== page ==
Buyers, beware: President Barack Obama says his health care overhaul will lower premiums by double digits, but check the fine print…
The [Congressional Budget Office] concluded that premiums for people buying their own coverage would go up by an average of 10 percent to 13 percent, compared with the levels they’d reach without the legislation…
“People are likely to not buy the same low‐value policies they are buying now,” said health economist Len Nichols of George Mason University. “If they did buy the same value plans … the premium would be lower than it is now. This makes the White House statement true. But is it possibly misleading for some people? Sure.”
Nichols’ comments are also misleading — which makes the president’s statement not just misleading but untrue.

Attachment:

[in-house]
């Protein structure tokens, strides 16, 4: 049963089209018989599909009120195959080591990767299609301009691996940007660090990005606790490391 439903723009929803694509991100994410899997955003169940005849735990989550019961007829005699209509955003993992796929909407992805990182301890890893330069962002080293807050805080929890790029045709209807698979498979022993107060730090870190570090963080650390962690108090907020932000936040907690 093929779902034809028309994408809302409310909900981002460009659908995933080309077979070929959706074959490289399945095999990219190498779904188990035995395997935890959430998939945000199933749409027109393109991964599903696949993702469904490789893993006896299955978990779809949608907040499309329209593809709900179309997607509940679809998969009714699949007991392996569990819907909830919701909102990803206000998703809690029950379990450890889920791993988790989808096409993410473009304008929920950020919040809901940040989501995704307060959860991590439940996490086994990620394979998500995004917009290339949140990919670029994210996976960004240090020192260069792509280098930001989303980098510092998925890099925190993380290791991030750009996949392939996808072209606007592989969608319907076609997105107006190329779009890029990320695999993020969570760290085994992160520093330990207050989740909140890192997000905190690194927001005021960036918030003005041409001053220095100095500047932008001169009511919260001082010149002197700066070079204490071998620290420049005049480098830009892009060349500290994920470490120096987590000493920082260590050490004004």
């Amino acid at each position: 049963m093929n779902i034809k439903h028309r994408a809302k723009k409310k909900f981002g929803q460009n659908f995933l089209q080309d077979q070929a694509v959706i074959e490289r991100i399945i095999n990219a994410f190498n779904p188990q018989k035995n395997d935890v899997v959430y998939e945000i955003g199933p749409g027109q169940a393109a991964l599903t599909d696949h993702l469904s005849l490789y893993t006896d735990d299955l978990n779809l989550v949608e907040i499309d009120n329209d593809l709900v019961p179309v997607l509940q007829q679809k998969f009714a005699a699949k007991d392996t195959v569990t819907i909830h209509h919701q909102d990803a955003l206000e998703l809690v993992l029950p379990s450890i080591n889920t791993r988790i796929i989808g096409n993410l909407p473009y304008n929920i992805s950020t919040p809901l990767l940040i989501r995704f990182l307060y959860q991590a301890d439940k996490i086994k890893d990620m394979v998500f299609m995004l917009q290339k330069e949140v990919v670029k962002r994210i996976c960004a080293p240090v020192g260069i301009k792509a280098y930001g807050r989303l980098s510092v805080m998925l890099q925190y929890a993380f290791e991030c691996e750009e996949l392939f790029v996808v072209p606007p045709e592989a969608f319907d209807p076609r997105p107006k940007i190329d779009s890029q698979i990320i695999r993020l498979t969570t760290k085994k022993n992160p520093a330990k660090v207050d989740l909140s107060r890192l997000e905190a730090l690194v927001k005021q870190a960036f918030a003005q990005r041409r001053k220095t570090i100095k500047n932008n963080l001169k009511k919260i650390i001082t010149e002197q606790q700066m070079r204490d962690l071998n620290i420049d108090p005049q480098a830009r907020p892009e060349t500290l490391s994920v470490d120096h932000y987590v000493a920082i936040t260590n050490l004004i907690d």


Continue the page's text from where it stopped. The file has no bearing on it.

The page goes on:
Under ObamaCare, people would not have the option to buy the same low‐cost plans they do today. That’s the whole problem: under an individual mandate, everybody must purchase the minimum level of coverage specified by the government. That minimum benefits package would be more expensive than the coverage chosen by most people in the individual market. Their premiums would rise because ObamaCare would take away their right to choose a more economical policy.
Note also that the CBO predicts premiums would rise by an average of 10–13 percent in the individual market. Consumers who currently purchase the most economic policies would see larger premium increases.
Finally, the Obama plan would also force millions of uninsured Americans to purchase health insurance at premiums higher than current‐law premium levels, which they have already rejected as being too high. Their premium expenditures would rise from $0 to thousands of dollars. Yet the CBO counts that implicit tax as reducing average premiums, because those consumers are generally healthier‐than‐average. Only in Washington is a tax counted as a savings.